Nepotism and the Meat AX
We Americans profess not to like nepotism very much, but when we see it on a grand enough scale, we're intrigued. We're not bothered by a presidential election in which both of the candidates owe every political triumph in life to the exploits of their fathers. We can get used to the idea of the president's brother as attorney general, or the president's wife as chief domestic policy adviser.
We Americans profess not to like nepotism very much, but when we see it on a grand enough scale, we're intrigued. We're not bothered by a presidential election in which both of the candidates owe every political triumph in life to the exploits of their fathers. We can get used to the idea of the president's brother as attorney general, or the president's wife as chief domestic policy adviser. At the highest levels of national office, nepotism seems to convey an aura of excitement, even royalty.
But down in the trenches of local government, it's a different story. Stories about the awarding of power and influence to an officeholder's relatives strike us not only as embarrassing but as disturbing--out of tune with fundamental democratic values. We'll never manage to eradicate nepotism from the internal workings of the political system, but we keep passing laws against it to cover up our discomfort, even when the consequences of those laws border on the bizarre.
On the same day George W. Bush and Al Gore fought it out for president, Myra Mosley, a 42-year-old grocery clerk, won a seat on the school board in Harlan County, Kentucky. She won in impressive fashion, too, outpolling a veteran incumbent. But it appears she won't be able to serve: Mosley's sister is an employee of the county school system.
Sound a little unfair? It's worse than that. The sister was put on the county payroll just a few weeks before the election, by a local school official who was supporting Mosley's opponent. In hiring her, he knew he was very likely going to be invalidating the election. "It certainly has all the appearances of impropriety, in terms of the timing," says the head of the state's Office of Education Accountability. But there's nothing that can be done. The law is the law.
At the moment, Kentucky may be ground zero in the American nepotism wars. On the one hand, it has a political system marked at all levels by a history of spouses in no-show jobs and relatives on the public payroll. On the other hand, it's probably more sensitive about this issue than any place in the country. Just a few weeks ago, a small- town mayor in northern Kentucky was impeached and removed from office for nepotism. In 1990, when the landmark Kentucky Education Reform Act was written, school board members in counties all over the state were hiring wives, cousins, nephews for a whole array of jobs--and this was thought to be a major reason why so many of the schools were so bad. One of the strictest provisions in the reform law was a ban on school nepotism. That's the rule that Myra Mosley was maneuvered into violating.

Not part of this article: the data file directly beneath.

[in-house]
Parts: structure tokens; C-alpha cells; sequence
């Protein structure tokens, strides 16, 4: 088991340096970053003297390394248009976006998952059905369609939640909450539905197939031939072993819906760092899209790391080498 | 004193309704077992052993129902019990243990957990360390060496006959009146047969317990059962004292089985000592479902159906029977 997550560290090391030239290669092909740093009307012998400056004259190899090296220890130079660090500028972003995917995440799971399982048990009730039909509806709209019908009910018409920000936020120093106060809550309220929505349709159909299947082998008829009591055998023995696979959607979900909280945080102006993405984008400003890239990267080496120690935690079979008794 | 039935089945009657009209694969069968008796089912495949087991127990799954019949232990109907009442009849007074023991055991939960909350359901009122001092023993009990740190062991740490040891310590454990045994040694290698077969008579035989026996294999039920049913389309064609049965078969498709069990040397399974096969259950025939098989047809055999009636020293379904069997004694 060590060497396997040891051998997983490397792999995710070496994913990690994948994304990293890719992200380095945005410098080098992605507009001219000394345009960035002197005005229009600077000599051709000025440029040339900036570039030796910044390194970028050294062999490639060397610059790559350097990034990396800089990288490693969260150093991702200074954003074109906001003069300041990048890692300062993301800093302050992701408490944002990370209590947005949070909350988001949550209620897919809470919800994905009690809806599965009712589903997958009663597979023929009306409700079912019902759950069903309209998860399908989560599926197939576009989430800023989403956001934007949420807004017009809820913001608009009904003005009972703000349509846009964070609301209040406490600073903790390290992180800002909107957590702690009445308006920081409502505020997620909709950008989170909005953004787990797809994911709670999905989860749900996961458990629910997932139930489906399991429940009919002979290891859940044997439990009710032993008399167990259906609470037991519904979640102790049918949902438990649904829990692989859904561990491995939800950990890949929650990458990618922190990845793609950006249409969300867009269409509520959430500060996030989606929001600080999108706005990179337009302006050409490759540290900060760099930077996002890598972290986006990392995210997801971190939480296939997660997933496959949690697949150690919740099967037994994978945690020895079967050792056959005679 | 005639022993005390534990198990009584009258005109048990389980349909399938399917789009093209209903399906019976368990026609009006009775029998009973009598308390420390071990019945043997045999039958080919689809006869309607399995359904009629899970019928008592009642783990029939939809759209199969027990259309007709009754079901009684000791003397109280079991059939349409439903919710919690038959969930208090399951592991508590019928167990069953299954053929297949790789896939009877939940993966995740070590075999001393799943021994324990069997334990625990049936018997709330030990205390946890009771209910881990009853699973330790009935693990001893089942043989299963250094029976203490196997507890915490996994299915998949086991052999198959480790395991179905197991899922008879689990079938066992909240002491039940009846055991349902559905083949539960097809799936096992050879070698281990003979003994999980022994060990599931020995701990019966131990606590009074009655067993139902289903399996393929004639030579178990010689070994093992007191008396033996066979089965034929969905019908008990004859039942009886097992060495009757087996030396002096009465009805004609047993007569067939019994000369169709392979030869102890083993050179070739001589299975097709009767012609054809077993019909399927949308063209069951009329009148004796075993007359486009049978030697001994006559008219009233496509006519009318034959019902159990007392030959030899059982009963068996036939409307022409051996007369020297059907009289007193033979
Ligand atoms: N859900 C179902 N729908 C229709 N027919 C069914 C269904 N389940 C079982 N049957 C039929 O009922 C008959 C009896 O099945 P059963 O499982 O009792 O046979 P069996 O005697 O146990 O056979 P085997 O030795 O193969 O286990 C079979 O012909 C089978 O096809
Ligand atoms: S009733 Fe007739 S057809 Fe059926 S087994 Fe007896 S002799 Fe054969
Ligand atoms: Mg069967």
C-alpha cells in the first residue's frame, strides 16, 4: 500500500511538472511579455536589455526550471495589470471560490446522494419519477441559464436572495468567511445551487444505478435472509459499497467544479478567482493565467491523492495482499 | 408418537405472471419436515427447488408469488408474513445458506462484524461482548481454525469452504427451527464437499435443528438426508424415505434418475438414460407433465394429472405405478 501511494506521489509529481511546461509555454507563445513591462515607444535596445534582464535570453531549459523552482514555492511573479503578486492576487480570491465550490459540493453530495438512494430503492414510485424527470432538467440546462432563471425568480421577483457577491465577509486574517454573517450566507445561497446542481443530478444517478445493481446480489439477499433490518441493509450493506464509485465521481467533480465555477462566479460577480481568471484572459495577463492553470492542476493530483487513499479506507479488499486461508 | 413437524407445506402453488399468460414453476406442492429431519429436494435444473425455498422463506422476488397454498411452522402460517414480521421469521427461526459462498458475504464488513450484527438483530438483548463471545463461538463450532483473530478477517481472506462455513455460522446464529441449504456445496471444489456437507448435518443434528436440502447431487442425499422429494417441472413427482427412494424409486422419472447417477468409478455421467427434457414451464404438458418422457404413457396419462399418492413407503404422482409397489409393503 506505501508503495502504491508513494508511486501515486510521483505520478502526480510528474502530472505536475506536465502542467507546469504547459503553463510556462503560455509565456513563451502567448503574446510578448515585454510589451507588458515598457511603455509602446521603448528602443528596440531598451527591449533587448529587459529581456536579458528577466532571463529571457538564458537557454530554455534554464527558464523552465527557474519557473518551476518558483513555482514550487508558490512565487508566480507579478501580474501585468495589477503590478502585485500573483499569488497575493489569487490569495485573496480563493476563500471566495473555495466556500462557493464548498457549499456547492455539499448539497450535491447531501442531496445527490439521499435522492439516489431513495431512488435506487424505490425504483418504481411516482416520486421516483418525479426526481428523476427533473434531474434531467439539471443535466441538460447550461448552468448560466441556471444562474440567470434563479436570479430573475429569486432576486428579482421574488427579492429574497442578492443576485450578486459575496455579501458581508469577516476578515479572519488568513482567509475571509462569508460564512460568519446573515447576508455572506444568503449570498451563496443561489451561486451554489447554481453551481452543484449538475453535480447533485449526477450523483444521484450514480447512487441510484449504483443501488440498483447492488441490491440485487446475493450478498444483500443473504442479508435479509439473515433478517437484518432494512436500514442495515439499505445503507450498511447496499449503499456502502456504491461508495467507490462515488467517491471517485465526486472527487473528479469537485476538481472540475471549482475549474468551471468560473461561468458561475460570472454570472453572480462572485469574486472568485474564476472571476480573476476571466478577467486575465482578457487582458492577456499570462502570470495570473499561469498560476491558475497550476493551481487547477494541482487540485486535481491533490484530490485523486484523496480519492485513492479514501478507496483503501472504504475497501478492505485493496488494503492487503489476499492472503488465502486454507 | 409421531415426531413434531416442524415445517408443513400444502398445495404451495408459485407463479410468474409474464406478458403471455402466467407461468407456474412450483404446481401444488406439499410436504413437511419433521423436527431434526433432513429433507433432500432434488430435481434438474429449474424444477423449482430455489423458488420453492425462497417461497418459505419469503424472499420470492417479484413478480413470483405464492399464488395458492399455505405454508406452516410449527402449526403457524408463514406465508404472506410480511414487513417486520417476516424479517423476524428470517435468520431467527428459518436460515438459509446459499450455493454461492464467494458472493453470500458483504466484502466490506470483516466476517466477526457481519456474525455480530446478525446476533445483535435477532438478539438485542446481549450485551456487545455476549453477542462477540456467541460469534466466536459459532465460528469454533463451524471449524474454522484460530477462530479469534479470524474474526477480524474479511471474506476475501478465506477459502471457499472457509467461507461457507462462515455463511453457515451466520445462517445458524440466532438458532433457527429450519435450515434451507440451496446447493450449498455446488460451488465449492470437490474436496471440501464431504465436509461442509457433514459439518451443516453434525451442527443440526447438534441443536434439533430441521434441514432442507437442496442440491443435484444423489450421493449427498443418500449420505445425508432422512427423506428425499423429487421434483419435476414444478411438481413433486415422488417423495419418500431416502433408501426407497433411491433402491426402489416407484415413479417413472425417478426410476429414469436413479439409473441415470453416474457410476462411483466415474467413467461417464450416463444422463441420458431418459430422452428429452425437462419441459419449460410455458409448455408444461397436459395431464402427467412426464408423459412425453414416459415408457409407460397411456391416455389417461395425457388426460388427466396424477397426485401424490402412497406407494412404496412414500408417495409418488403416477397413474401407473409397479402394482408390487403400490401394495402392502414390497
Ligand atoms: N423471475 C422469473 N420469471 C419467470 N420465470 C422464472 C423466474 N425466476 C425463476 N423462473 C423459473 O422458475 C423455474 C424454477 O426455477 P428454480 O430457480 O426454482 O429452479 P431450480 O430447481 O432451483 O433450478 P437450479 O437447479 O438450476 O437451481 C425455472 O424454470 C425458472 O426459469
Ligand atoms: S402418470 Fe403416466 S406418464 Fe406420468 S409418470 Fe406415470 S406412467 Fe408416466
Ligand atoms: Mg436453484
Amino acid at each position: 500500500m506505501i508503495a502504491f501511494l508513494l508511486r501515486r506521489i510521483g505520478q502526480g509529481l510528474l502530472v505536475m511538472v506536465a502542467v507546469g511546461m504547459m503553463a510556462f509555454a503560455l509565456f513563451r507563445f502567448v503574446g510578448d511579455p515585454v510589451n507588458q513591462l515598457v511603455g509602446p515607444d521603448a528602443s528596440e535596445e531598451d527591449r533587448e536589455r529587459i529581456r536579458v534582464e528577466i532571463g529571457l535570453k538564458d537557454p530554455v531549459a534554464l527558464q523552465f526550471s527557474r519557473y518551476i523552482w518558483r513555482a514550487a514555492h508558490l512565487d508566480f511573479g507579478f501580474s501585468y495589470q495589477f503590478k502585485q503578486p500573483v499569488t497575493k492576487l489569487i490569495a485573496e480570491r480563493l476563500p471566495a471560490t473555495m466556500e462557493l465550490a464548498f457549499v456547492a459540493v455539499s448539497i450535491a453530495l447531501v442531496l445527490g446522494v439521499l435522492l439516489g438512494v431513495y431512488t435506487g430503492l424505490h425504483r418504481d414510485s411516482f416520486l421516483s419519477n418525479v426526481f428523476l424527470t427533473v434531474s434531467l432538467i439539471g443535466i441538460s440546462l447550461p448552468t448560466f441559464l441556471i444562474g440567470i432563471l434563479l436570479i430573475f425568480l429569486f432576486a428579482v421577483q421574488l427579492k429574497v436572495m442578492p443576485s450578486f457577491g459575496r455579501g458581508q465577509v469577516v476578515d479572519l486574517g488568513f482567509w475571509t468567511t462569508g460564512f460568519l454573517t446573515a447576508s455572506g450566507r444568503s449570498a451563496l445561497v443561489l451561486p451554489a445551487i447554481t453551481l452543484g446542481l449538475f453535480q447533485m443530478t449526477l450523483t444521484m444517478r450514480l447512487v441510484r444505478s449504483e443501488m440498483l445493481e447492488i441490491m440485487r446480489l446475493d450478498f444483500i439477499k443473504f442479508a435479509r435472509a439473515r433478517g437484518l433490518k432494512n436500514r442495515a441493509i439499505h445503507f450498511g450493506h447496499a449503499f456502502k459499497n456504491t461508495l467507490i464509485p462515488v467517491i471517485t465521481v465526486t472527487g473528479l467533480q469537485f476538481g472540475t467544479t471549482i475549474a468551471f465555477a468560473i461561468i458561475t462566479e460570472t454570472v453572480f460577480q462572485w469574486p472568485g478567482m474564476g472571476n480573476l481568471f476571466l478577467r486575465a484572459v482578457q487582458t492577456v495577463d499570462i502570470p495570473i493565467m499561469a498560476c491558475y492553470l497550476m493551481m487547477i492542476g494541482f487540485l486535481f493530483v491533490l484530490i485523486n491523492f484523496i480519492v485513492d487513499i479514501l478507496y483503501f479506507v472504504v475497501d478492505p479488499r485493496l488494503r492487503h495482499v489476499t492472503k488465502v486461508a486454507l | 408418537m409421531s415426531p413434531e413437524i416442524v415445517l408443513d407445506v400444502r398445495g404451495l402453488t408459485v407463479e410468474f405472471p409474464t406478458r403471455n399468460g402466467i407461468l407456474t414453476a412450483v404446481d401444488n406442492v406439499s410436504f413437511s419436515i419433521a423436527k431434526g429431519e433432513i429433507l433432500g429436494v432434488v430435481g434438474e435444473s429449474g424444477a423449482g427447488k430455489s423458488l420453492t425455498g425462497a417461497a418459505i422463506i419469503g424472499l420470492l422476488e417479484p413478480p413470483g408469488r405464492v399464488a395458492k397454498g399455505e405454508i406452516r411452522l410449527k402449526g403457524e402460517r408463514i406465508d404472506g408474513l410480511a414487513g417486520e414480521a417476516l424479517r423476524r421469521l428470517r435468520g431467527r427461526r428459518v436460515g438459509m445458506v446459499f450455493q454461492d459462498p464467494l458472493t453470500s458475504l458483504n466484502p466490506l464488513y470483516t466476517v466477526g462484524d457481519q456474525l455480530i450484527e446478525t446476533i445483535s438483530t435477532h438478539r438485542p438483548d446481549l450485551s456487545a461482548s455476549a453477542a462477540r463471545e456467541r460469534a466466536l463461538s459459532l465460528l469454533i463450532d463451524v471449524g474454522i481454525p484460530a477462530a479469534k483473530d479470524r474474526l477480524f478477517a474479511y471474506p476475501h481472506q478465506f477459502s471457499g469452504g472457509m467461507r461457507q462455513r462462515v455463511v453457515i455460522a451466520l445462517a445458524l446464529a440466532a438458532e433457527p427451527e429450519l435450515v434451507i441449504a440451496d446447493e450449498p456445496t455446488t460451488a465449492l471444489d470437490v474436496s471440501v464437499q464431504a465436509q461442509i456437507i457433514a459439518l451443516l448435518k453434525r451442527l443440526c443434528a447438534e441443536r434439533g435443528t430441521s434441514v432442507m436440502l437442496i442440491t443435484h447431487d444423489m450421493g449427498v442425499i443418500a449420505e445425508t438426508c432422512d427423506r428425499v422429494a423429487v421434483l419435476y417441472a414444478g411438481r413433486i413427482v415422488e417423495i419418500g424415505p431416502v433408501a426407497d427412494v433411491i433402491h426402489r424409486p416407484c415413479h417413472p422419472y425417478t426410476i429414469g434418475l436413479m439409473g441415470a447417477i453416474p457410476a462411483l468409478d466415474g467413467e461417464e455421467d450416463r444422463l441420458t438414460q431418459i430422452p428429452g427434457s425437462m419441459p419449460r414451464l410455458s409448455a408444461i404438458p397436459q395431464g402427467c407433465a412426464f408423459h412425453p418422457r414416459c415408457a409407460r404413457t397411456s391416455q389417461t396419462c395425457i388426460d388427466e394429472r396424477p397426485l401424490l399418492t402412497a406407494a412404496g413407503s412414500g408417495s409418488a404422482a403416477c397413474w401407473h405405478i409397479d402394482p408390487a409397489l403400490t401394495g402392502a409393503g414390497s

You might almost say that there's a nepotism belt in this country--a swath roughly corresponding to the hill-and-mountain regions of Kentucky, West Virginia, southern Indiana and southern Illinois. These are the places where a job on the county or school system payroll has long been viewed as a precious commodity, and securing a job for a relative has often been seen not just as an acceptable act but as a family duty. These are also the places, however, where reformers are most intransigent against nepotism, seeing it as an obstacle to modern and efficient government.
Four years ago, in Putnam County, West Virginia, reform-minded local commissioners enacted a new policy barring the hiring of anyone related by blood or marriage to any employee of county government. They soon discovered that this wasn't so easy to enforce: In a small county where intermarriage and nepotism had been the practice for more than a century, no one was entirely sure just who at the courthouse was related to whom. The police chief and his deputy chief were identical twins. The county commission president was their cousin. A survey had to be drawn up and filled out just to determine where the lines of consanguinity ran.
But that wasn't the worst of it. When an applicant for the county police was refused because his father worked in the sheriff's office, he challenged the Putnam law in state court, and won. A circuit judge ruled that an outright ban on hiring of relatives could be justified only if the two would be working in close proximity. Keeping someone off the county payroll simply because a nephew or cousin had an unrelated county job was found to be discriminatory. So Putnam went back last summer and drafted a new rule, in accordance with the court's judgment. But the issue remains a source of intense local disagreement.